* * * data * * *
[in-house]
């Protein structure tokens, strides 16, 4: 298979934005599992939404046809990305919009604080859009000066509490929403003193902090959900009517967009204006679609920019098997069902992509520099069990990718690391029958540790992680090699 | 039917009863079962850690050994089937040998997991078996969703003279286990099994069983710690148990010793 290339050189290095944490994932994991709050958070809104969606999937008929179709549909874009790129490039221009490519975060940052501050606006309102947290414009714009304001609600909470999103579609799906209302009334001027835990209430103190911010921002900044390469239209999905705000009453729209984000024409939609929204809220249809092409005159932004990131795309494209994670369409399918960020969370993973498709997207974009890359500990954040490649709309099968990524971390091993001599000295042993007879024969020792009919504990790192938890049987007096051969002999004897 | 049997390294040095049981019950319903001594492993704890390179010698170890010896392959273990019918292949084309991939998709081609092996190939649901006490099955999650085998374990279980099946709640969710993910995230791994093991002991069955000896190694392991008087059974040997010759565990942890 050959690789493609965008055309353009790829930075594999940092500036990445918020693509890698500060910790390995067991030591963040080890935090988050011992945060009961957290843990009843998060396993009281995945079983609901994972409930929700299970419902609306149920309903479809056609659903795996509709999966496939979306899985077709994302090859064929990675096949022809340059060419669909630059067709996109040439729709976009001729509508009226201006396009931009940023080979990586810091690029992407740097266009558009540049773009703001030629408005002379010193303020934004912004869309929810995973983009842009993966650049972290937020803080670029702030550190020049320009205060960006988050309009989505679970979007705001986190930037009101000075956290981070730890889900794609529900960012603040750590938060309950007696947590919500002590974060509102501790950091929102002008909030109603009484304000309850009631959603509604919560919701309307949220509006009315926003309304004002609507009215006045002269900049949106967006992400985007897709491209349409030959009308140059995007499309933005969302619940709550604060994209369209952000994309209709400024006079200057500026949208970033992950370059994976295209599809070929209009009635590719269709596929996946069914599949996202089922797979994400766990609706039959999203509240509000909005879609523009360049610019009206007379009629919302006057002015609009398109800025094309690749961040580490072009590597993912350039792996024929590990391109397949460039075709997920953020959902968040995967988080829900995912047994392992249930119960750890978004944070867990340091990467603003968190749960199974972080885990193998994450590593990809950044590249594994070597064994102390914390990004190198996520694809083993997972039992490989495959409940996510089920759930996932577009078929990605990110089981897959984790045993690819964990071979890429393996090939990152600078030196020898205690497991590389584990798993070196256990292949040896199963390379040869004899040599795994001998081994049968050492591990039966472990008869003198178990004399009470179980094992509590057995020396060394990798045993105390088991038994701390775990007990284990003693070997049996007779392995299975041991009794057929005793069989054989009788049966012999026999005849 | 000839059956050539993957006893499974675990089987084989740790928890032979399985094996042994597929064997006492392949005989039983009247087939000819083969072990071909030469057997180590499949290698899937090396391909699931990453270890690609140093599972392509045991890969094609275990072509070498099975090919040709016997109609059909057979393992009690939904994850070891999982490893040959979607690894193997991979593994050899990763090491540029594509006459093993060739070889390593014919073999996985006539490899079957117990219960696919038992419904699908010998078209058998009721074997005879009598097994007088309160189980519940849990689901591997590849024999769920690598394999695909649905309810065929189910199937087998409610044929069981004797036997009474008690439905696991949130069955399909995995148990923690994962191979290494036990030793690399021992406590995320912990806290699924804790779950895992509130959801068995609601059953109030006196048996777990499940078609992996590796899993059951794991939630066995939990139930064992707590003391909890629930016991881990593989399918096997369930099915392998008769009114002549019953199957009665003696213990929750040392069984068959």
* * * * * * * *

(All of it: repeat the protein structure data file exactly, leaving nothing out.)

[in-house]
């Protein structure tokens, strides 16, 4: 298979934005599992939404046809990305919009604080859009000066509490929403003193902090959900009517967009204006679609920019098997069902992509520099069990990718690391029958540790992680090699 | 039917009863079962850690050994089937040998997991078996969703003279286990099994069983710690148990010793 290339050189290095944490994932994991709050958070809104969606999937008929179709549909874009790129490039221009490519975060940052501050606006309102947290414009714009304001609600909470999103579609799906209302009334001027835990209430103190911010921002900044390469239209999905705000009453729209984000024409939609929204809220249809092409005159932004990131795309494209994670369409399918960020969370993973498709997207974009890359500990954040490649709309099968990524971390091993001599000295042993007879024969020792009919504990790192938890049987007096051969002999004897 | 049997390294040095049981019950319903001594492993704890390179010698170890010896392959273990019918292949084309991939998709081609092996190939649901006490099955999650085998374990279980099946709640969710993910995230791994093991002991069955000896190694392991008087059974040997010759565990942890 050959690789493609965008055309353009790829930075594999940092500036990445918020693509890698500060910790390995067991030591963040080890935090988050011992945060009961957290843990009843998060396993009281995945079983609901994972409930929700299970419902609306149920309903479809056609659903795996509709999966496939979306899985077709994302090859064929990675096949022809340059060419669909630059067709996109040439729709976009001729509508009226201006396009931009940023080979990586810091690029992407740097266009558009540049773009703001030629408005002379010193303020934004912004869309929810995973983009842009993966650049972290937020803080670029702030550190020049320009205060960006988050309009989505679970979007705001986190930037009101000075956290981070730890889900794609529900960012603040750590938060309950007696947590919500002590974060509102501790950091929102002008909030109603009484304000309850009631959603509604919560919701309307949220509006009315926003309304004002609507009215006045002269900049949106967006992400985007897709491209349409030959009308140059995007499309933005969302619940709550604060994209369209952000994309209709400024006079200057500026949208970033992950370059994976295209599809070929209009009635590719269709596929996946069914599949996202089922797979994400766990609706039959999203509240509000909005879609523009360049610019009206007379009629919302006057002015609009398109800025094309690749961040580490072009590597993912350039792996024929590990391109397949460039075709997920953020959902968040995967988080829900995912047994392992249930119960750890978004944070867990340091990467603003968190749960199974972080885990193998994450590593990809950044590249594994070597064994102390914390990004190198996520694809083993997972039992490989495959409940996510089920759930996932577009078929990605990110089981897959984790045993690819964990071979890429393996090939990152600078030196020898205690497991590389584990798993070196256990292949040896199963390379040869004899040599795994001998081994049968050492591990039966472990008869003198178990004399009470179980094992509590057995020396060394990798045993105390088991038994701390775990007990284990003693070997049996007779392995299975041991009794057929005793069989054989009788049966012999026999005849 | 000839059956050539993957006893499974675990089987084989740790928890032979399985094996042994597929064997006492392949005989039983009247087939000819083969072990071909030469057997180590499949290698899937090396391909699931990453270890690609140093599972392509045991890969094609275990072509070498099975090919040709016997109609059909057979393992009690939904994850070891999982490893040959979607690894193997991979593994050899990763090491540029594509006459093993060739070889390593014919073999996985006539490899079957117990219960696919038992419904699908010998078209058998009721074997005879009598097994007088309160189980519940849990689901591997590849024999769920690598394999695909649905309810065929189910199937087998409610044929069981004797036997009474008690439905696991949130069955399909995995148990923690994962191979290494036990030793690399021992406590995320912990806290699924804790779950895992509130959801068995609601059953109030006196048996777990499940078609992996590796899993059951794991939630066995939990139930064992707590003391909890629930016991881990593989399918096997369930099915392998008769009114002549019953199957009665003696213990929750040392069984068959």